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Yoga and feminism, Shakespeare and Freire do not belong – much like language itself – to any cultural group in particular, though it seems there have been attempts – by conservatives, liberals, and radicals alike – to privatize them. What we might need to remember is the difference between commodification/fetishizing, on the one hand, and deep learning/taking texts seriously, on the other. When you learn a text deeply, then it becomes your own. In the end, it might be the difference between deep learning, coercive fetsishizing, and capitalist copyrighting that we’d do well to think through more carefully. These lessons frequently seem as easy to learn as they are to forget.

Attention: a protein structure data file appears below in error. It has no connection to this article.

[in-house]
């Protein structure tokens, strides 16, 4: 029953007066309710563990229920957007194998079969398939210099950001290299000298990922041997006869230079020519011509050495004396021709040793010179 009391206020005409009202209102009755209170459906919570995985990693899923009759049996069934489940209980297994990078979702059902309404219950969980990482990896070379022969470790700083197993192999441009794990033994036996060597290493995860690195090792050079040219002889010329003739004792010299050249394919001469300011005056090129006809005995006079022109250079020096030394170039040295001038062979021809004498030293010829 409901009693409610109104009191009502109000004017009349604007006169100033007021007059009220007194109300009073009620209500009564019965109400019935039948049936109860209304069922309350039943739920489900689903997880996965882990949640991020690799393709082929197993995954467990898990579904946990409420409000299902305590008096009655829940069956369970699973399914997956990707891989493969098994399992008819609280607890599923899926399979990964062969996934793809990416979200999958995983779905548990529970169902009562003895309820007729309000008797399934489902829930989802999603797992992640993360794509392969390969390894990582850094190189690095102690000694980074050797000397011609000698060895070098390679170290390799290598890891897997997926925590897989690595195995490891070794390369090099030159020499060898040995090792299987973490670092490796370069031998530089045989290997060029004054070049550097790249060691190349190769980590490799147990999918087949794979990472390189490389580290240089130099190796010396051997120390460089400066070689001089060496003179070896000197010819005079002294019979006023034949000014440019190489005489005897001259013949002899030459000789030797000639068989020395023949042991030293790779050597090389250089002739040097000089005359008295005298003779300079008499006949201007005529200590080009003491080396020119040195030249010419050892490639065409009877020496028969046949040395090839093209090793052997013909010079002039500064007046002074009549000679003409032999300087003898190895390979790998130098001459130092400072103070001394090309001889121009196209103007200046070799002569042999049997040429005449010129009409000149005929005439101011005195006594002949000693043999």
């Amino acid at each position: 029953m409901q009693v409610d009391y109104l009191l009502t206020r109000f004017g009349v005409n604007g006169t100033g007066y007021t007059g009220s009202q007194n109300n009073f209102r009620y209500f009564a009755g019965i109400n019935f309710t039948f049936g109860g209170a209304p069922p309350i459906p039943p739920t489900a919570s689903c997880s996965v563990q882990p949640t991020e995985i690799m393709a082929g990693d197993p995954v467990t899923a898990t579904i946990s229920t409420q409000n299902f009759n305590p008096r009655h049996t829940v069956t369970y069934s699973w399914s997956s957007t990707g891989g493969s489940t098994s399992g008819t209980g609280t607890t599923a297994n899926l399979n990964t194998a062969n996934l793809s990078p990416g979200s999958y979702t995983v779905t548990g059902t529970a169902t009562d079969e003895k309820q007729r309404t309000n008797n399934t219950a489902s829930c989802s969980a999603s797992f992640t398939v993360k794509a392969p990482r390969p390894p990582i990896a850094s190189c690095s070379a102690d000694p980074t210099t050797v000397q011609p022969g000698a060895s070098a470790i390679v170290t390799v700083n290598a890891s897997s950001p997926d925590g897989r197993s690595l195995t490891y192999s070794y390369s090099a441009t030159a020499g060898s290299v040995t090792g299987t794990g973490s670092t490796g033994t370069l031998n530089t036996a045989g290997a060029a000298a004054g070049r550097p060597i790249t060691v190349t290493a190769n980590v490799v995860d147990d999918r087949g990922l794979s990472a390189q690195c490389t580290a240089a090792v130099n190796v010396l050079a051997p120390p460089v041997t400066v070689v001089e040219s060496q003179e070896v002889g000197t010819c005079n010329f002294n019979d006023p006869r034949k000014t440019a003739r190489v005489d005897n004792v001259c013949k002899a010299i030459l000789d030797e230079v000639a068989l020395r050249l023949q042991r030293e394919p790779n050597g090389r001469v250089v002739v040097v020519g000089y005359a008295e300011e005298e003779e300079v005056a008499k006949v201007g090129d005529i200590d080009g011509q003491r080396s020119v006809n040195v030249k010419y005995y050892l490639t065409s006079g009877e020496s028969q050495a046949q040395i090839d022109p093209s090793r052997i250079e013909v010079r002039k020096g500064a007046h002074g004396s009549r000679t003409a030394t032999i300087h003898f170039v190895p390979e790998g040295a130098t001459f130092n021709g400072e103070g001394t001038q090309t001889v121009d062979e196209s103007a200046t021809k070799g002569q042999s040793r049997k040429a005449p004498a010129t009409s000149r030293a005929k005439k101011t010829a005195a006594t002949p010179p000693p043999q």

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I offer these thoughts as some notes. I realize that there’s a lot more work here that needs to be done, and I’m grateful, as always, to be engaged in conversation with you if you have thoughts. I’m especially interested in the ways neo-liberalist cultural trends are working on people – even, and perhaps especially – in academic and activist communities.
I am grateful to Agnieszka Karoluk and Kevin Doherty as two people who have engaged me in thinking about some of the issues mentioned in the notes above. Though they may or may not agree with things I said, they’ve both been valuable conversation partners on these and other issues.
Image Credit (for title): The Djenne Mosque/Masjid in Mali is a massive structure constructed from mud and chaff. (Photo from: http://thetouristattractions.blogspot.com/2012/08/visit-djenne-mosque-in-djene-mali.html)
Image Credit (for header): Michael Wolf, Night # 7, Skyscraper: Art and Architecture Against Gravity, Museum of Contemporary Art Chicago